The Mets made it all the way to the third inning of their first exhibition game before a player limped off the field. But I am still glad I bought my first 2010 tickets today.
After last season, I did not expect to be buying tickets as soon as the single-game presale started. But now the miserable 2009 and disappointing offseason seem far away, and I can't wait to get back out to Citi Field.
Last year, plenty of tickets were available on StubHub, often at a discount. But when Squawker Lisa said she wanted to go to the Hall of Fame Induction Game in August, I decided to go ahead and get tickets now.
I am glad that Lisa wants to support all-time Mets Darryl Strawberry and Dwight Gooden, as well as Davey Johnson and Frank Cashen. Lisa alleges that Darryl and Dwight spent some time in the Bronx, but I am going to assume that the Mets will leave those episodes out of the presentation.
(By the way, Lisa, when are the Yankees going to have a day honoring Roger Clemens?)
If you click on the promotion asterisk for the August 1 game, you see the following:
Hall of Fame Induction
First 25,000 Fans
Presented by Citi
What happens to the fans who are not in the first 25,000? Do they have to wait outside around screens showing Brooklyn Dodger highlights? Wonder if there's a cutoff for Pyrotechnics Night - you there, no looking up!
We also got tickets for a late April game against the Braves. It's Ski Cap Night, and the way the weather has been, we will probably need to wear them. The Mets are also having a Scarf Night in April - remember when these items used to be given away at the end of the season on Fan Appreciation Day?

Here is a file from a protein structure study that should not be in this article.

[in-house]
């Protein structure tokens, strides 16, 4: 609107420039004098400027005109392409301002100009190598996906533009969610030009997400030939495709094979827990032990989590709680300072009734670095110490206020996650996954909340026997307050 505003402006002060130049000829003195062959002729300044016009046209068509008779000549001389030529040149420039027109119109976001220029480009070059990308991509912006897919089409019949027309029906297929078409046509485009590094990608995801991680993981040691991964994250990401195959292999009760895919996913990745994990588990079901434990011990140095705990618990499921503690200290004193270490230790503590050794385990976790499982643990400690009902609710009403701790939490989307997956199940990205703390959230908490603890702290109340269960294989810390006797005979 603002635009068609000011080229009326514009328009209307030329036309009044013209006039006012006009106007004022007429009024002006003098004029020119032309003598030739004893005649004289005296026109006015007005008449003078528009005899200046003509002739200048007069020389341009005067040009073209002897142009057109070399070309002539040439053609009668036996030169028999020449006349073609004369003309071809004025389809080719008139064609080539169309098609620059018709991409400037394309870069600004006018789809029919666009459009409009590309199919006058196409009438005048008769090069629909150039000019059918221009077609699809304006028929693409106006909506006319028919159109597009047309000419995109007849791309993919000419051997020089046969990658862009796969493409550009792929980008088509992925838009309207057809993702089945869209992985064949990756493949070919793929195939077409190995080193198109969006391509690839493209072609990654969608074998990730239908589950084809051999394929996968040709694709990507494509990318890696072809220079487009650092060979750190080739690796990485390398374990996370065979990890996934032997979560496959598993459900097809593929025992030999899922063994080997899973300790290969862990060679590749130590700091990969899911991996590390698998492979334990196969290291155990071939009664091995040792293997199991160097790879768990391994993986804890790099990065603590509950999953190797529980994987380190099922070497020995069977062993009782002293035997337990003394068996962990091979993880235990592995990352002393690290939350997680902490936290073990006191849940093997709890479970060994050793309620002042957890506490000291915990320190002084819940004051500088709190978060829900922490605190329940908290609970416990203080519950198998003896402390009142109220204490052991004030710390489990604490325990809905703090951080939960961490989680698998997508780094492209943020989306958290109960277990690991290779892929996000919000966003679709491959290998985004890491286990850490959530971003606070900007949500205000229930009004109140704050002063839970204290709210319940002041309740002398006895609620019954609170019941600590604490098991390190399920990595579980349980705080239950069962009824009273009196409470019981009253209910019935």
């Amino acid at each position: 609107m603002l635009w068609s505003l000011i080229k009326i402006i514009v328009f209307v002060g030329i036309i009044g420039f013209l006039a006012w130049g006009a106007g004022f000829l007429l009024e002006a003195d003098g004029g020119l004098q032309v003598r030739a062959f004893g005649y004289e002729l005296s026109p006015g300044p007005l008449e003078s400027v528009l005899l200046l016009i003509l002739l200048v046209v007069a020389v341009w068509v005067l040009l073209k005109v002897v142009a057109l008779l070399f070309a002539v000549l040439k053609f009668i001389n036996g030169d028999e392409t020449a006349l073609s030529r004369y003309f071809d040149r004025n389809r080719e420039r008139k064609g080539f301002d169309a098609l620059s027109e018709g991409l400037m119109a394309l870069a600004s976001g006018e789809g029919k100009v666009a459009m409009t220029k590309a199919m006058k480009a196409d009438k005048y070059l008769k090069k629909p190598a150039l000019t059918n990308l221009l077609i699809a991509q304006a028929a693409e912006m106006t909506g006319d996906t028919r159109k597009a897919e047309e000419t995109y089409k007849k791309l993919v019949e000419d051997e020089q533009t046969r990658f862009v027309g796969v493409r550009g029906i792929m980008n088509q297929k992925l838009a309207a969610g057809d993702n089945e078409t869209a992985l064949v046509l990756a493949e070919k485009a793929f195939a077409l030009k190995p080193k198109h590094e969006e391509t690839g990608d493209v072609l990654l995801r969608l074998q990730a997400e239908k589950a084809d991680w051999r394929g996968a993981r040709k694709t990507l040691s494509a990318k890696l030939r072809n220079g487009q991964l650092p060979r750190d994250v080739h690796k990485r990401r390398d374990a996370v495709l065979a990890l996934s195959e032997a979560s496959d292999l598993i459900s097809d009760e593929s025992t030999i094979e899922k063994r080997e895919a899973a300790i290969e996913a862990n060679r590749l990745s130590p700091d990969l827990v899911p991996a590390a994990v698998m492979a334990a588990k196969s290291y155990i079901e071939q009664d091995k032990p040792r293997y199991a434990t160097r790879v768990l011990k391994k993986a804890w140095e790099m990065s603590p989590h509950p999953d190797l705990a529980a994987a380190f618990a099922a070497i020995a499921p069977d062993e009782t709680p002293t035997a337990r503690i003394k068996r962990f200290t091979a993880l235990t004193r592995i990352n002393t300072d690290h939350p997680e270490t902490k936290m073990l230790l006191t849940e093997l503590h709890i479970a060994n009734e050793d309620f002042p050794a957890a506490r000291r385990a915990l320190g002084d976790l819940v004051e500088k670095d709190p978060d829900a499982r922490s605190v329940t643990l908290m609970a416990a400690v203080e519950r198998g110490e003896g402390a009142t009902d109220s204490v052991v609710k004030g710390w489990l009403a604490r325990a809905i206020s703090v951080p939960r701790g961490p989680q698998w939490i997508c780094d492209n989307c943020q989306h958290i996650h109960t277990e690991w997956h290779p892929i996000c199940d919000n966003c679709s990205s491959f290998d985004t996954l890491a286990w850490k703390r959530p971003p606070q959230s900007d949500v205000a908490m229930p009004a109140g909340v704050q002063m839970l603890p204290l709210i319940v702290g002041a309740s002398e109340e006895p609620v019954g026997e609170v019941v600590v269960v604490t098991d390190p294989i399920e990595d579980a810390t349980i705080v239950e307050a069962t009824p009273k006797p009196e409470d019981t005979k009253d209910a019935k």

A few hours after I bought the tickets, I received a call from someone in the Mets' ticket office who saw my purchases and decided to follow up on a call he had made a few weeks ago about buying a ticket Six-Pack. I told him not at this time, but I appreciated that the Mets are making more options available that have fewer than 15 games. He said they always enjoyed getting positive feedback.
It made me wonder how many ticket calls resulted in less-than-positive feedback, things like "You won't spend the money on starting pitching, so I won't spend the money on you." Frankly, that might have been my attitude a few weeks ago. But as the exhibition season gets underway, I am willing to grit my teeth and hope that Mike Pelfrey reaches his potential, John Maine stays healthy and Oliver Perez, well, it's a new year.
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As for the first game, yes, Elmer Dessens had to leave the game after being hit in the leg by a line drive. But the Mets were being so cautious today that they benched almost the entire starting lineup because it rained earlier in the day.
I just hope the Mets' new "Prevention & Recovery" program will not require players hit with line drives to take the field wearing the 100-pound protective suit used by the bomb squad in "The Hurt Locker."
Even with a lineup filled with the likes of Mike Hessman, it was still great to see the Mets take the field for the first time in five months. It was just like old times. Along from Dessens having to leave the game, the Mets did not get a hit until the fifth inning. But then the Mets scored three runs, and later added a run on, of all things, a home run!
Granted, the homer was hit by Russ Adams, who does not figure to make the team, and it appeared to be wind-aided. But it counted just the same. Baseball is back!